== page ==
Merlin, WMG and Universal have all finalized deals with PlayAnywhere. The new service puts personal music and video collections onto the “cloud” and enables subscribers access and play across multiple devices including mobile, PC and in-car regardless of DRM and formats. Why, at a time when they seem to be suing new services and trying to renegotiate their deals with existing ones, has PlayAnywhere been able to finalize these deals?
According to a spokesperson, Play Anywhere is a subscription based service, except they do not sell direct to consumers. Rather they "supply their service to device manufacturers, telecoms companies and ISPs who can then offer it to their user base either as part of their package or as an extra".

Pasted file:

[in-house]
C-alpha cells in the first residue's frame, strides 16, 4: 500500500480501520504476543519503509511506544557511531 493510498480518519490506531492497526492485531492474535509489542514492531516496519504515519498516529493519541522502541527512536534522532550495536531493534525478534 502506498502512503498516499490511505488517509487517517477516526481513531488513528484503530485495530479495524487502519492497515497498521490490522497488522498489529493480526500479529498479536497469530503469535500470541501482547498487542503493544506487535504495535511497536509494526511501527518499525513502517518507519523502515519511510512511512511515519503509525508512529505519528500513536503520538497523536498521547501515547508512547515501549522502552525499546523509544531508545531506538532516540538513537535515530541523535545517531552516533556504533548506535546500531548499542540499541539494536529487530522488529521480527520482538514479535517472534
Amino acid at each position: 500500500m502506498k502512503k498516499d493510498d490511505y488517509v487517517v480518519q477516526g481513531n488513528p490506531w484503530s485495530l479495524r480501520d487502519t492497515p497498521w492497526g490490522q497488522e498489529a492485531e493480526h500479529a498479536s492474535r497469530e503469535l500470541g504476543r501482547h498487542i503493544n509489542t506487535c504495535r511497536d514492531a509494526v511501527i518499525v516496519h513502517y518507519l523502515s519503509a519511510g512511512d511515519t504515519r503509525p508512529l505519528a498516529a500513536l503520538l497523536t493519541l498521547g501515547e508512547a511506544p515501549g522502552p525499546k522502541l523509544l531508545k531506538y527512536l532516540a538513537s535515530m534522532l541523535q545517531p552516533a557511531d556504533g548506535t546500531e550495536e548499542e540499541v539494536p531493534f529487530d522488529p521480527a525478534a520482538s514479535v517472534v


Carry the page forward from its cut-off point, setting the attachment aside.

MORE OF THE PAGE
WHAT WILL CONSUMERS THINK?
"The system monitors what music you play, not what you download, so although they do not condone unlicensed file sharing, to the ‘Play Anywhere’ system a track bought from iTunes would appear just the same as one ripped from a CD would or one taken off a P2P network," The spokesperson continued. "It will keep a log of what you play, whether you are on or offline and then when it can it will send that information back to Catch who use it to determine how to divvy up the money received in the form of subscription fees and distribute that to the rights holders."
Conceptually, the ability to play your music whenever you want wherever you want and on any device is wonderfully attractive. But how will consumers feel about having their habits monitored and will they or their ISPs, telecoms and device manufacturers be willing to pay for the priveledge.